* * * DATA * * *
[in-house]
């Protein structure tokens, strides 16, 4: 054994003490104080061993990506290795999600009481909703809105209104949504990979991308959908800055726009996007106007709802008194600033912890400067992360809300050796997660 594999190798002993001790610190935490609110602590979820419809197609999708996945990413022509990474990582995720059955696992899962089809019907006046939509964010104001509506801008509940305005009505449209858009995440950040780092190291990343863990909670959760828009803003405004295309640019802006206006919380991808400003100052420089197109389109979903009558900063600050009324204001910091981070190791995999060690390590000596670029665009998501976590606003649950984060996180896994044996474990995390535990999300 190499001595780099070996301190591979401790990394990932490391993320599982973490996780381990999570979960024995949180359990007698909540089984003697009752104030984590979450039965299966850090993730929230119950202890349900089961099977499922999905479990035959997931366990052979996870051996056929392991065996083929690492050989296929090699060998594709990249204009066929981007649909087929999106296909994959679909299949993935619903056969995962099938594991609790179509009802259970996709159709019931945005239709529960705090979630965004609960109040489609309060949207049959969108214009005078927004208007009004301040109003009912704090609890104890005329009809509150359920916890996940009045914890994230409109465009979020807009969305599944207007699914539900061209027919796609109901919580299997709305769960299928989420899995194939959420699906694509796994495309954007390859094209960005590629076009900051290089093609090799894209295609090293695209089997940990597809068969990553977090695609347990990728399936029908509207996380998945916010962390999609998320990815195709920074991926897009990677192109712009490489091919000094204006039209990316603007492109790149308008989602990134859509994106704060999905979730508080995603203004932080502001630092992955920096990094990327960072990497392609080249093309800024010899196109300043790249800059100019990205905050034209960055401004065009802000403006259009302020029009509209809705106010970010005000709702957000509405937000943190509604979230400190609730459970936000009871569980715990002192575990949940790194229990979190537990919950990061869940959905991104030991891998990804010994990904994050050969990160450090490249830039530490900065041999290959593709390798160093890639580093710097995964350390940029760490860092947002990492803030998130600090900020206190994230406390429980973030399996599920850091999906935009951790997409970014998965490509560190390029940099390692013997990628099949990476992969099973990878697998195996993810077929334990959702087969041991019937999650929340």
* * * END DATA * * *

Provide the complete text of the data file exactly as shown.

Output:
[in-house]
């Protein structure tokens, strides 16, 4: 054994003490104080061993990506290795999600009481909703809105209104949504990979991308959908800055726009996007106007709802008194600033912890400067992360809300050796997660 594999190798002993001790610190935490609110602590979820419809197609999708996945990413022509990474990582995720059955696992899962089809019907006046939509964010104001509506801008509940305005009505449209858009995440950040780092190291990343863990909670959760828009803003405004295309640019802006206006919380991808400003100052420089197109389109979903009558900063600050009324204001910091981070190791995999060690390590000596670029665009998501976590606003649950984060996180896994044996474990995390535990999300 190499001595780099070996301190591979401790990394990932490391993320599982973490996780381990999570979960024995949180359990007698909540089984003697009752104030984590979450039965299966850090993730929230119950202890349900089961099977499922999905479990035959997931366990052979996870051996056929392991065996083929690492050989296929090699060998594709990249204009066929981007649909087929999106296909994959679909299949993935619903056969995962099938594991609790179509009802259970996709159709019931945005239709529960705090979630965004609960109040489609309060949207049959969108214009005078927004208007009004301040109003009912704090609890104890005329009809509150359920916890996940009045914890994230409109465009979020807009969305599944207007699914539900061209027919796609109901919580299997709305769960299928989420899995194939959420699906694509796994495309954007390859094209960005590629076009900051290089093609090799894209295609090293695209089997940990597809068969990553977090695609347990990728399936029908509207996380998945916010962390999609998320990815195709920074991926897009990677192109712009490489091919000094204006039209990316603007492109790149308008989602990134859509994106704060999905979730508080995603203004932080502001630092992955920096990094990327960072990497392609080249093309800024010899196109300043790249800059100019990205905050034209960055401004065009802000403006259009302020029009509209809705106010970010005000709702957000509405937000943190509604979230400190609730459970936000009871569980715990002192575990949940790194229990979190537990919950990061869940959905991104030991891998990804010994990904994050050969990160450090490249830039530490900065041999290959593709390798160093890639580093710097995964350390940029760490860092947002990492803030998130600090900020206190994230406390429980973030399996599920850091999906935009951790997409970014998965490509560190390029940099390692013997990628099949990476992969099973990878697998195996993810077929334990959702087969041991019937999650929340």